Saudi Arabia executes 81 people – On Saturday (local time), Saudi Arabia executed 81 people convicted of offenses ranging from murder to membership in militant groups, the kingdom’s greatest known mass execution in modern history.
The number of people hanged topped the 63 militants accused of seizing the Grand Mosque in Mecca in 1979, the worst-ever militant attack on the kingdom and Islam’s holiest site, who was executed in January 1980.
In a statement released by Saudi state television, those who were executed were said to have “walked in the footsteps of Satan” in carrying out their crimes.
It’s unclear why the monarchy selected Saturday for the executions, given that much of the world’s attention is still focused on Russia’s war in Ukraine – and the US aims to drop record-high gasoline costs as global energy prices rise. Boris Johnson, the British Prime Minister, is allegedly planning a trip to Saudi Arabia next week to discuss oil pricing.
During the coronavirus pandemic, the number of death penalty cases in Saudi Arabia decreased, but the kingdom continued to behead criminals under King Salman and his aggressive son, Crown Prince Mohammed bin Salman. The executions were announced on Saturday by the Saudi Press Agency, which said those executed were “convicted of numerous crimes, including the murders of innocent men, women, and children.”
Some of them executed, according to the monarchy, were members of al-Qaida, the Islamic State, and supporters of Yemen’s Houthi rebels. 73 Saudis, seven Yemenis, and one Syrian were among those killed.
The location of the executions was not mentioned in the report. “The accused were given the right to an attorney and were guaranteed their full rights under Saudi law during the judicial process, which found them guilty of multiple heinous crimes that resulted in the deaths of a large number of civilians and law enforcement officers,” the Saudi Press Agency said.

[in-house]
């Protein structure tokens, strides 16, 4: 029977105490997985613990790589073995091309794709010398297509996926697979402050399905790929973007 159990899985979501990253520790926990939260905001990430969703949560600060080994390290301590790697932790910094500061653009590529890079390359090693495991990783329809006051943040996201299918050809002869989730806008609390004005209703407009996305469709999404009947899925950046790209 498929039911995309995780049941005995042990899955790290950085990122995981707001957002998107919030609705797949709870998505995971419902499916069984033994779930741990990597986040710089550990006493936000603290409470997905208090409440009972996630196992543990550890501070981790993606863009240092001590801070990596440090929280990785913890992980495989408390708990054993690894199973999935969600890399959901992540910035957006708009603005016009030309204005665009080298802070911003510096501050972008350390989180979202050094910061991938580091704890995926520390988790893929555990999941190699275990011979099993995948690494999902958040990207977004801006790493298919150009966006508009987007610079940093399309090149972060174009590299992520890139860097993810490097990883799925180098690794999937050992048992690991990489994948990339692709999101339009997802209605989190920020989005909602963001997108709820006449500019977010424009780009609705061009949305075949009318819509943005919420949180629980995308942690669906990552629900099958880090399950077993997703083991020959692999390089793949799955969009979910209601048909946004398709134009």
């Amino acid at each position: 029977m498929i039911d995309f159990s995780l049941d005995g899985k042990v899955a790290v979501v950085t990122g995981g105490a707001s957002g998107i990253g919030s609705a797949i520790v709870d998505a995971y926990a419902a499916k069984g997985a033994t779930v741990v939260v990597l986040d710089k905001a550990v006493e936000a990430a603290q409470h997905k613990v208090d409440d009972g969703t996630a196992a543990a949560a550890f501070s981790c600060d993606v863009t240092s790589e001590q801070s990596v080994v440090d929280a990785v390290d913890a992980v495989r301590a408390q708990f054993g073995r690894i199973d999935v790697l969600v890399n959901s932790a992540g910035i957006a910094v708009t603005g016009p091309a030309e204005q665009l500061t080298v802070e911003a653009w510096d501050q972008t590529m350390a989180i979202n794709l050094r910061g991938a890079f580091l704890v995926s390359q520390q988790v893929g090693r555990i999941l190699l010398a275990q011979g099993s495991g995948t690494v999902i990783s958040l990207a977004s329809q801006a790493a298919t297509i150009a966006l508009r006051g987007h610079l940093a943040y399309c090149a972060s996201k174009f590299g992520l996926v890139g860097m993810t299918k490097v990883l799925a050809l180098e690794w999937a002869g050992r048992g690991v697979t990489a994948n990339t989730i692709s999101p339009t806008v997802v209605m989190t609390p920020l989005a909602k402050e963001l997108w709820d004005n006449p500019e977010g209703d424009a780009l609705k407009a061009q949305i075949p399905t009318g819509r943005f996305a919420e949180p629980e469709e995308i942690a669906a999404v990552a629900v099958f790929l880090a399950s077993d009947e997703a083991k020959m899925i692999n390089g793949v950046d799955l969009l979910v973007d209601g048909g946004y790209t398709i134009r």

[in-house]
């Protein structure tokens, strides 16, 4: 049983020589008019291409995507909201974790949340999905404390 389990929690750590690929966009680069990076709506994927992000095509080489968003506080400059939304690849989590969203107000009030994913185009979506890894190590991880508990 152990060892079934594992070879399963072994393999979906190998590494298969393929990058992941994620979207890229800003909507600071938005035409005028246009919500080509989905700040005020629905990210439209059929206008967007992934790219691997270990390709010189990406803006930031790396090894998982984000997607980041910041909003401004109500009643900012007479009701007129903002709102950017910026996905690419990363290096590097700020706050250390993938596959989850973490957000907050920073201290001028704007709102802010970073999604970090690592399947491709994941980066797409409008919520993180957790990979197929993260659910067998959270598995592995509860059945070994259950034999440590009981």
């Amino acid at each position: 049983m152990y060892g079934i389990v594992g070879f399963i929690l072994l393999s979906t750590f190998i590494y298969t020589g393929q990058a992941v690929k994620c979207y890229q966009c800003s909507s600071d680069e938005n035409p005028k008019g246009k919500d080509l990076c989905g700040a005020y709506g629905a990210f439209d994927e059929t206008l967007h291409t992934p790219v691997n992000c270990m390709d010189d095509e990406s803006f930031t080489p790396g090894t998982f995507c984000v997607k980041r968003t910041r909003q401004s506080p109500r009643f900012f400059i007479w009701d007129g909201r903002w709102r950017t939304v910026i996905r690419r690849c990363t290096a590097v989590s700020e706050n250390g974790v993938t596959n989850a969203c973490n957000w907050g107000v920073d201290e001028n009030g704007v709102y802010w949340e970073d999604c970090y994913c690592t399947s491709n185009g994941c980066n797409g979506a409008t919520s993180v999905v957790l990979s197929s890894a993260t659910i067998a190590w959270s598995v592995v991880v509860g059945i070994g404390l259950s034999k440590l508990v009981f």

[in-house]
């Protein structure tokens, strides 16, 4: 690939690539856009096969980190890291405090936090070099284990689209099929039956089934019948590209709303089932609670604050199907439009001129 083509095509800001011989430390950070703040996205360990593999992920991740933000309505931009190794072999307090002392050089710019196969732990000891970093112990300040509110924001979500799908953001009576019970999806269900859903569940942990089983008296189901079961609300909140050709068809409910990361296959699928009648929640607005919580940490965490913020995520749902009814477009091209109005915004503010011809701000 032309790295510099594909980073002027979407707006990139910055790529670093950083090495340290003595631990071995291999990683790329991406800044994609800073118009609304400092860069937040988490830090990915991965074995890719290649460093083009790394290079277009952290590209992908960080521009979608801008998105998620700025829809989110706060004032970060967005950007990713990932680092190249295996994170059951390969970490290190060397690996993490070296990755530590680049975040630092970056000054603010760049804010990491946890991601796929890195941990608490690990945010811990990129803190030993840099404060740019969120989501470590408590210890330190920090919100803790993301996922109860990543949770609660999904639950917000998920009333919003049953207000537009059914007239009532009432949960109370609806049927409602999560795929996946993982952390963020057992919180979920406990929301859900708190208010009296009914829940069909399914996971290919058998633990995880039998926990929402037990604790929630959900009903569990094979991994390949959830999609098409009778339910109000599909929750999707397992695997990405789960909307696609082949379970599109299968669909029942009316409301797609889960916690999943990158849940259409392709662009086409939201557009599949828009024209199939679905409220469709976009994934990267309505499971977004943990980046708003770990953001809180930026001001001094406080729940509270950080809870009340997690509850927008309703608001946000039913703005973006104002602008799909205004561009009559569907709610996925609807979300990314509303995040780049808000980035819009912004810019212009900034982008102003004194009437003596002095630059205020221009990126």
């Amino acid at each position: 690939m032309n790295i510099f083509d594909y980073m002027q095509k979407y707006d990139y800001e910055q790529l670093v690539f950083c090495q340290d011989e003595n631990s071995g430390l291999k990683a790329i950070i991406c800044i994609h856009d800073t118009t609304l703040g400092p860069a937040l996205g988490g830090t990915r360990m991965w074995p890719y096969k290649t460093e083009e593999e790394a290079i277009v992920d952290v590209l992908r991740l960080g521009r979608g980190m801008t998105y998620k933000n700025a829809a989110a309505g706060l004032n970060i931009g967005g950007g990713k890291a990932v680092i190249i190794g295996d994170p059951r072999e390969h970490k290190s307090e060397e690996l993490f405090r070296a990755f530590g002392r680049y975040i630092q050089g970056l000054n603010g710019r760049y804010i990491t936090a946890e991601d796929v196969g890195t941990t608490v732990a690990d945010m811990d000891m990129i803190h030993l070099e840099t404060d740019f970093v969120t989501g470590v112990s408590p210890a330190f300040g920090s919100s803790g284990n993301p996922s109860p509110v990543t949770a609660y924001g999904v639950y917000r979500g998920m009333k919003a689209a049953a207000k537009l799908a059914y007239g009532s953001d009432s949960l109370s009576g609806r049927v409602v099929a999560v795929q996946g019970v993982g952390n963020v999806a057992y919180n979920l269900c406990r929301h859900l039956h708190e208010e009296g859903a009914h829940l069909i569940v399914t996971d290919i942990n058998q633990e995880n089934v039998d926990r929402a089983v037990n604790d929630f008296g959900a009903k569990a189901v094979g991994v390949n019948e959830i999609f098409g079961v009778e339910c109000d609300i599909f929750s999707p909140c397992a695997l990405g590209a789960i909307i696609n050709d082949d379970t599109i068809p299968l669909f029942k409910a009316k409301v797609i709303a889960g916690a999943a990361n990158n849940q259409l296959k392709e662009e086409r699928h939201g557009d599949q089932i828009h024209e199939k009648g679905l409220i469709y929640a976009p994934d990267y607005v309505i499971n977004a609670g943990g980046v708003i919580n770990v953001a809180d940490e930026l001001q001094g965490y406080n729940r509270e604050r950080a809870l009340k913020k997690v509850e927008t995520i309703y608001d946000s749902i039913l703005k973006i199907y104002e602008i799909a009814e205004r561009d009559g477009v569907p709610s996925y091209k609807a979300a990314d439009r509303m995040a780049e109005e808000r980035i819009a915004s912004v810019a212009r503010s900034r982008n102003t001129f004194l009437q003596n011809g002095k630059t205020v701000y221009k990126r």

It did not specify how the criminals were executed, as Saudi Arabian death row inmates are commonly beheaded.
The executions received immediate international criticism.
“By now, the world should know that when Mohammed bin Salman pledges to reform, murder is unavoidable,” said Soraya Bauwens, deputy director of the London-based advocacy group Reprieve. According to Ali Adubusi, director of the European Saudi Organisation for Human Rights, several of those murdered were tortured and faced “secret” tribunals.
He stated, “These executions are the opposite of justice.” The country’s most recent mass execution occurred in January 2016, when 47 people were murdered, including a prominent opposition Shiite imam who had rallied protests in the kingdom. Crown Prince Mohammed’s father has gradually liberalized life in the kingdom since seizing power, establishing movie theaters, letting women drive, and defanging the country’s once-feared religious police.
However, US intelligence agencies believe the crown prince was also responsible for the assassination and dismemberment of Washington Post journalist Jamal Khashoggi, as well as bombings in Yemen that killed hundreds of civilians.
“If someone kills another person, the family of that person has the right to seek capital punishment after going to court, unless they forgive him.”
The crown prince mentioned the death penalty in excerpts from an interview with The Atlantic magazine, saying that a “large percentage” of executions had been postponed due to the payment of so-called “blood money” settlements to mourning families. According to a transcript later published by the Saudi-owned satellite news channel Al-Arabiya, the prince said, “Well, we got rid of all of it, except for one category, and this one is written in the Quran, and we cannot do anything about it, even if we wished to do something, because it is clear teaching in the Quran.” “If someone kills another person, the victim’s family has the right to seek capital punishment after going to court, unless they forgive him.” “Or if someone threatens the lives of a large number of people, he must face the death penalty.” “Regardless of whether I like it or not, I don’t have the power to change it,” he added.